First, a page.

After unidentified criminals used AI-assisted audio deepfakes to steal more than $240,000, former Coinbase CTO Balaji Srinivasan suggested that blockchain-enabled phones could be the solution to call authentication.
While Srinivasan himself said that the technology is yet to come to life, many argued that such security measures already exist and don’t need blockchain at all.
AI-assisted audio deepfakes claim their first victims
Deepfakes have claimed their first victims as the world still has trouble wrapping their head around the crisis. According to a report from the Wall Street Journal, criminals used AI-based software to impersonate a chief executive’s voice and demand a fraudulent transfer of more than $240,000.
Thinking he was speaking to his boss, a CEO of a German energy company complied with the request and wired the funds. The fraud was detected only after the CEO realized that he was getting two simultaneous phone calls—one from his actual boss and the other from the thieves.
Euler Hermes, the insurer of the unidentified company, said that it has come across at least three cases of voice fraud made with AI-powered deepfake technology. Cybersecurity firm Symantec told the Washington Post that at least one of the cases resulted in “millions of dollars in losses.
In a Twitter thread, Srinivasan suggested implementing a two-factor authentication system for phone calls, which could include the speaker’s voice and their cryptographic signature. This, he explained, could be done via blockchain phones, where crypto wallets would be used to provide “a new kind of caller ID.”
With deepfake audio, a call itself can be realistically faked in the voice of the CEO.
Long term, this could mean blockchain phones where your crypto wallet is used to provide a new kind of caller ID via digital signature.
2FA for phone calls: your voice and your signature? https://t.co/MzEFYDETVo
— Balaji S. Srinivasan (@balajis) September 8, 2019
Ummmm. How about simply not trusting a phone call?
— James R. Bergsten (@jrbergsten) September 8, 2019
Addressing the problem of security
Srinivasan’s calls for implementing greater security measures in phone calls got a lot of positive comments from the crypto community. Dozens of users shared their ideas on how this could be done efficiently. Vitalik Buterin, the co-founder of Ethereum, joined the conversation saying security questions need to be “rapidly mainstreamed into our culture.”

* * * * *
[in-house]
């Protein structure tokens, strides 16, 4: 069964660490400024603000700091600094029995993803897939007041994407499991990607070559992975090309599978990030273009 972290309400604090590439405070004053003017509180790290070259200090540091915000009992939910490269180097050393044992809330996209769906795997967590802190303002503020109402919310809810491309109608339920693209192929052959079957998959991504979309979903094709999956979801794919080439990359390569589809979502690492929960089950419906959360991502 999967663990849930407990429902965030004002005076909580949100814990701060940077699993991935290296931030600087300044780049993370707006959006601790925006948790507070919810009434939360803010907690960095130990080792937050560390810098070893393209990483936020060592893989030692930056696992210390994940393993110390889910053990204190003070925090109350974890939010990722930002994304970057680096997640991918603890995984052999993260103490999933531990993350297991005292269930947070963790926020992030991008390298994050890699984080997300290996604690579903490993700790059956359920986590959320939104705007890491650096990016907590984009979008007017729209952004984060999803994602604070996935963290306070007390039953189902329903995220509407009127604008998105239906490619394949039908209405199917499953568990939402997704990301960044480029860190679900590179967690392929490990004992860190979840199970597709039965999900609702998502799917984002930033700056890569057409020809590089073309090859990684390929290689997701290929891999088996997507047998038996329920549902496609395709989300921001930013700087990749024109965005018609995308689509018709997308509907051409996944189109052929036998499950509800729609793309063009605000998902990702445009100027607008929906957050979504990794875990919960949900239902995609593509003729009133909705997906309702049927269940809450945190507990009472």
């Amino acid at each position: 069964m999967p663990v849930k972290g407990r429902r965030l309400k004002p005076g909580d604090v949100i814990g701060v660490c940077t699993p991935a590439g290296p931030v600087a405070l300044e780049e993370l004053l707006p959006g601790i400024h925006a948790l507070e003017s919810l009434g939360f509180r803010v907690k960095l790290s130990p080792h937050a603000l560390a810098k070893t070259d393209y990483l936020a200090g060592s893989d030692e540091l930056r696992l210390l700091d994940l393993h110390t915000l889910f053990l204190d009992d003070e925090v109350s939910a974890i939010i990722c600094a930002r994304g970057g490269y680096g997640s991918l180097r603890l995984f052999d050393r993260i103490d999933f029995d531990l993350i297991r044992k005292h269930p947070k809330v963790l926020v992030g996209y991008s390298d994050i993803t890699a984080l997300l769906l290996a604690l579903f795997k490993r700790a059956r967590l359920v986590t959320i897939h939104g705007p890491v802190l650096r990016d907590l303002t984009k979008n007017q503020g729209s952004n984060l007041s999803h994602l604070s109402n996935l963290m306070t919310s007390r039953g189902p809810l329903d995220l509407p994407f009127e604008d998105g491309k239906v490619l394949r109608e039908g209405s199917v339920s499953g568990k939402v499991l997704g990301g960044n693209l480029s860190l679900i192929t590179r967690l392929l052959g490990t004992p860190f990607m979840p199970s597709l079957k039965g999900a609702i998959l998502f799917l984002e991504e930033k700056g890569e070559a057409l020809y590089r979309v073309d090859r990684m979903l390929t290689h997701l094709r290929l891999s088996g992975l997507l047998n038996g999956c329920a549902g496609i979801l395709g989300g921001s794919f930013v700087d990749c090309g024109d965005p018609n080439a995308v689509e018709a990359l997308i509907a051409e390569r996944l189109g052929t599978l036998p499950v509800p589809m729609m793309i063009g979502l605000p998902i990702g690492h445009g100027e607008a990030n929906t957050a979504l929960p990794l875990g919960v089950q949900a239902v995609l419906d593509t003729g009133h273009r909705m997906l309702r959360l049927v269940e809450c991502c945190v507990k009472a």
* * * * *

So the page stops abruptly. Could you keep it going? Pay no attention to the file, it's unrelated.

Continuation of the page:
Security questions need to be rapidly mainstreamed into our culture.
A: Hey B dawg, can you send me $50000?
B: Ah sure. But I was curious, what did you order when we had lunch with Charlie last week?
A: My name’s A for avocado toast!
B: Excellent! Now send the address by email.
— Vitalik Non-giver of Ether (@VitalikButerin) September 9, 2019
However, while most acknowledged the need for greater security, many pointed out that using blockchain wasn’t the way to do it. Some users seemed to be frustrated with the use of the term “blockchain,” saying it has become nothing more than a buzzword.
Use of “blockchain” equals an extra $200 million in ico or venture funding fleecing
— Goatmug (@Goatmug) September 8, 2019
But but blockchain could cure Alzheimer …
Blockchain is a bitcoin technology to make central banks and third party trust obsolete. It is not the answer or cure to anything else, wildly misused and wrongly seen detachable from bitcoin. Buzzword culture busy looking successful!
— HoDling Erik ⚡️ (@erik_jacobi) September 9, 2019
Others said that adequate security measures already exist, pointing to the fact that most messaging apps already have advanced encryption that doesn’t need blockchain.
A phone call is just a stream of 0s/1s transformed into sound. Can be encrypted and access protected (PW, fingerprint etc) like any other data stream.
— Mat Heller (@MatHeller1) September 9, 2019
Sounds like Signal or WhatsApp. I think it might actually be a solved problem. Spam will move from email to phone (which it already has) and the strategies to counter it will be similar to those we deploy against email spam already
— Magnus Petersen-Paaske (@magnuspaaske) September 8, 2019
Please stop misrepresenting problems that are solved by public key crypto as use cases for blockchain. It makes the world dumber.
— Mike Kelly (@mikekelly85) September 8, 2019
While Srinivasan did make the case that getting cryptocurrencies into the mix would give people a financial incentive to keep their private keys on a secure platform such as blockchain, it seems that his original idea still has a long way to go before it catches on.
Crypto solves the long-standing PKI problem by giving people a literal financial incentive to keep their private keys both secure and available at all times.
— Balaji S. Srinivasan (@balajis) September 8, 2019
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